The respondent urges, however, that established rules of construction dictate an interpretation that will render the operation of the statute reasonable and fair rather than absurd or unjust. (Estate of Wyman, 208 Cal.App.2d 489, 491, 25 Cal.Rptr. 280.)

It is quite true that we are empowered to interpret the language of a statute especially if there is some ambiguity present. But here the language is plain and unambiguous. Our research on the legislative history does not shed any light on the legislative intent to restrict the application of section 13520 only to authorized absences. We do not have any hint as to whether the Legislature even considered the point.

Justice Benjamin N. Cardozo, in his work ‘The Nature of the Judicial Process,’ aptly stated the problem when he said: “* * * the difficulties of so-called interpretation arise when the legislature has had no meaning at all; when the question which is raised on the statute never occurred to it; when what the judges have to do is, not to determine what the legislature did mean on a point which was present to its mind, but to guess what it would have intended on a point not present to its mind, if the point had been present.” (At p. 15.)

In Riebe v. Budget Financial Corp., 264 Cal.App.2d 576, 585, 70 Cal.Rptr. 654, 659, the court said: “* * * (T)here can be no intent in a statute not expressed in its words, and there can be no intent upon the part of the framers of such a statute which does not find expression in their words.”

In Redevelopment Agency v. Malaki, 216 Cal.App.2d 480, 487, 31 Cal.Rptr. 92, 97, the court said: ‘If legislative intent on the specific point is a will-o'-the-wisp, a decisional norm is not lacking. The general objective of the provision is a prime consideration; it is to be construed with a view to promoting rather than defeating its general purpose. (Citation.) If this were the only criterion we needed, petitioner could have its writ right now. We cannot, however, achieve the lawmakers' objective by closing our eyes to the words they used.’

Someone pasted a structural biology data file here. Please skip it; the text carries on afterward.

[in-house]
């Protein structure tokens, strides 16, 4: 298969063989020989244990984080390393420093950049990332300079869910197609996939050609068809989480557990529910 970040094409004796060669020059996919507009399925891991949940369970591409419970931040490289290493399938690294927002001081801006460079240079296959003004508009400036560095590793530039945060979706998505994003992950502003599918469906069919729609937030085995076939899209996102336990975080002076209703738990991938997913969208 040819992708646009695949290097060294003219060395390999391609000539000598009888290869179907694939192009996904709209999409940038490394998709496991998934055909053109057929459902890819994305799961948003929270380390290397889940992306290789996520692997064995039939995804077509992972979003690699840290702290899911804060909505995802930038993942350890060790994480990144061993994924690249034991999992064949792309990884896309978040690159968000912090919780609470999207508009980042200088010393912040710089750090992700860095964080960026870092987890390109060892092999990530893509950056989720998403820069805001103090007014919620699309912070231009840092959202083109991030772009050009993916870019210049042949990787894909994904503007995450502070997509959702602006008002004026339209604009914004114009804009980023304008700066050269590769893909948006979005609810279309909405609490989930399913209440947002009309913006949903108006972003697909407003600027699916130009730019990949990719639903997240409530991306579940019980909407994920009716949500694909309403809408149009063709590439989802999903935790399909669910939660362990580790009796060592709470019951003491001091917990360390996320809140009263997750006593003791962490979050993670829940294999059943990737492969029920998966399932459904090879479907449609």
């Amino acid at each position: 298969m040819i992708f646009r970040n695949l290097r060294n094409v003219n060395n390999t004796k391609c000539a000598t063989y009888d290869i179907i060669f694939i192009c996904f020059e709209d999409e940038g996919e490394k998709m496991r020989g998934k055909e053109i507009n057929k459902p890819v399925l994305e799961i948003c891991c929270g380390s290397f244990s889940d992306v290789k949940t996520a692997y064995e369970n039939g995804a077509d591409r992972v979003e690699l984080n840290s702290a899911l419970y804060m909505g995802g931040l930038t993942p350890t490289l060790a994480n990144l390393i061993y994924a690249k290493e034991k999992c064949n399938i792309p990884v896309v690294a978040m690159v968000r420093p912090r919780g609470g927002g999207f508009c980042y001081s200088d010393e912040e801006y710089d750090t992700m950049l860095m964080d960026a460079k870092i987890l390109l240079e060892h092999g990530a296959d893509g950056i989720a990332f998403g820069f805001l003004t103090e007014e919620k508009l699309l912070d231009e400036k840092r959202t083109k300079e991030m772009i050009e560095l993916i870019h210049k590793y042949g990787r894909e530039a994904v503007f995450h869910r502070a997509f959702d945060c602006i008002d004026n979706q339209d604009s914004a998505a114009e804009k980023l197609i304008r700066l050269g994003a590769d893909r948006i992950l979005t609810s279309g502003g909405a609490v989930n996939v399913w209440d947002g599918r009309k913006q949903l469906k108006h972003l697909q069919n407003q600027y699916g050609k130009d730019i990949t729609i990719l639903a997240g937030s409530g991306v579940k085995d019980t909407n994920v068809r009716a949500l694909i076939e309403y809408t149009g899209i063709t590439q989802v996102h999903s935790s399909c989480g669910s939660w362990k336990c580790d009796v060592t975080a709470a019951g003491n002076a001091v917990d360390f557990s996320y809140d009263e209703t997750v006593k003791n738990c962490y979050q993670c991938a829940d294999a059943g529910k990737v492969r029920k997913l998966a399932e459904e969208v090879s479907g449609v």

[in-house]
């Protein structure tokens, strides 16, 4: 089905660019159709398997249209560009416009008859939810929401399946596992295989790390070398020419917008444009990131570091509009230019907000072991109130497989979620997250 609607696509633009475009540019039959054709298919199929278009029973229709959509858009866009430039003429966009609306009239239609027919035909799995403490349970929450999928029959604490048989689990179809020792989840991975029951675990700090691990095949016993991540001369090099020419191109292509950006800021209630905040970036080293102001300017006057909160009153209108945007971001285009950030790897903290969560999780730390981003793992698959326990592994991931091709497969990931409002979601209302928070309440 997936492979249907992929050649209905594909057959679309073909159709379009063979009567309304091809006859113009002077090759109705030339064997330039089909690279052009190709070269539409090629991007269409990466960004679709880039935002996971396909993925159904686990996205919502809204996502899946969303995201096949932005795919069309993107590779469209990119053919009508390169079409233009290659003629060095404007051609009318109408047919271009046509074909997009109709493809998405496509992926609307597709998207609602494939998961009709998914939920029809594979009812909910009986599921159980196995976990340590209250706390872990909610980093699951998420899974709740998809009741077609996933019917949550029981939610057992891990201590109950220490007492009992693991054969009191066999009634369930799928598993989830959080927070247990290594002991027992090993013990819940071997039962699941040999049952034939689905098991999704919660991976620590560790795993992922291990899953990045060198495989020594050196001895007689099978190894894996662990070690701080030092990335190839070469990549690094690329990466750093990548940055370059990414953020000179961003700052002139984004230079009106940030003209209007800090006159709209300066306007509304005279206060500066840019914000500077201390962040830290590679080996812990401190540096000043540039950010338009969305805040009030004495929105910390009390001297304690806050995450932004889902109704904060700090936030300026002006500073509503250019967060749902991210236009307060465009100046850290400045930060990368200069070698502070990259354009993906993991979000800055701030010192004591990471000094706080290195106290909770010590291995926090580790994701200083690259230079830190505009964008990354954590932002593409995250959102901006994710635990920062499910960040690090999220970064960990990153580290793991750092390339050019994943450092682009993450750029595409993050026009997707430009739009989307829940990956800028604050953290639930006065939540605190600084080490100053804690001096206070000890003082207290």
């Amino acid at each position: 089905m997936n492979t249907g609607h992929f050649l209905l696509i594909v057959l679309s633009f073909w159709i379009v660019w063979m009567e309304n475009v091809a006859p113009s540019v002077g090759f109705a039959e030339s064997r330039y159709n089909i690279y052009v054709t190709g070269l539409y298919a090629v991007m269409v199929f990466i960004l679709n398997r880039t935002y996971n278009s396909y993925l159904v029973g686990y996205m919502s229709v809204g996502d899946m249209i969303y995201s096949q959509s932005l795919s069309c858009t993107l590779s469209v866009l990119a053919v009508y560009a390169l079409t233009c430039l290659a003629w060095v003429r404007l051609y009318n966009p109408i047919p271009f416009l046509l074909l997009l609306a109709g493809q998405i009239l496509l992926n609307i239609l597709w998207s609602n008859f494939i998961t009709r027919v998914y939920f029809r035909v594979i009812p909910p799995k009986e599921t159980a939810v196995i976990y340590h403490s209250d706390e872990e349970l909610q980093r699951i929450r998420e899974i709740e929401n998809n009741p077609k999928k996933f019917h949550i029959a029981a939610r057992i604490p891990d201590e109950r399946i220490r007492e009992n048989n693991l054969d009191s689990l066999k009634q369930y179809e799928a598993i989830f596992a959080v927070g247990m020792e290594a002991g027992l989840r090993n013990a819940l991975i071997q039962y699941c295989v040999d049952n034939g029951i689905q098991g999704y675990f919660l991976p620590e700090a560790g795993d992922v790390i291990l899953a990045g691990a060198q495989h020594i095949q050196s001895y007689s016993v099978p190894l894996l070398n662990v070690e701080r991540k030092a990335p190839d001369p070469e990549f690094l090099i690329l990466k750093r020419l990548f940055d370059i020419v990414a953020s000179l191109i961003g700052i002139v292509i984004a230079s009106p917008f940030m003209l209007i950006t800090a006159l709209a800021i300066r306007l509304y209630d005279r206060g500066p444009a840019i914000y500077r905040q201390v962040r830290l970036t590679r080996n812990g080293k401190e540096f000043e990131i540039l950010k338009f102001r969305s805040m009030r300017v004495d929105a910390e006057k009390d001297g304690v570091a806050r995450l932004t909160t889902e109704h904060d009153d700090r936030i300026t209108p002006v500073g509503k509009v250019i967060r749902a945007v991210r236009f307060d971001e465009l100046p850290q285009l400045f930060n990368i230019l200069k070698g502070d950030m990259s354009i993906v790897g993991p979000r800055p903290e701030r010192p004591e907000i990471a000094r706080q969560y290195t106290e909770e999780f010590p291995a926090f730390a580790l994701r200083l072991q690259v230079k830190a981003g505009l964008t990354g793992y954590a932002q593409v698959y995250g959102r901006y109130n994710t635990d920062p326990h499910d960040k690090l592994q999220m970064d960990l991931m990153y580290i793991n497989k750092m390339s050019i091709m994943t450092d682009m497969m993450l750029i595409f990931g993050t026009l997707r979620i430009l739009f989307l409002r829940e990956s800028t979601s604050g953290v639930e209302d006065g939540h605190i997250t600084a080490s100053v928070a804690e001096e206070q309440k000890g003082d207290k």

In the instant case, the major premise of the statute, when enacted, was to provide a formula for salaries of persons working less than the school year.

Respondent urges that we add the words ‘authorized absence’ to the statute as that is what was obviously intended.

In Johnson v. United States, 1 Cir., 163 F. 30, 32, the court said: ‘* * * The major premise of the conclusion expressed in a statute, the change of policy that induces the enactment, may not be set out in terms, but it is not an adequate discharge of duty for the courts to say: We see what you are driving at, but you have not said it, and therefore we shall go on as before.’

But here we cannot say that the Legislature intended something but failed to express it. We have concluded that any inequities that might result from adding to the plain words of the statute are a proper subject for legislative improvement rather than judicial interference.*

Respondent also contends that to have the statute applied to unauthorized absences would result in an unconstitutional gift of public funds in violation of California Constitution, article XIII, section 25. We are not persuaded by this argument. The Legislature has full power to prescribe terms of employment for civil employees including teachers. Section 13520 is merely one of the prescribed terms.

We therefore conclude that respondent school district erred in failing to use the formula for deductions from salary for the absence of appellants, as set forth in Education Code, section 13520. The judgment of the trial court is reversed. The matter is remanded to the trial court with directions to order compliance with Education Code, section 13520 in conformity with this opinion.

FOOTNOTES

FOOTNOTE.  It is to be noted that Education Code, section 13520 was amended in 1969 to define the words ‘school term’ to include only the actual teaching days or days at the teachers' institute.

HAROLD C. BROWN, Presiding Justice.

DRAPER, P.J., and CALDECOTT, J., concur. Hearing denied; McCOMB, J., dissenting.

Copied to clipboard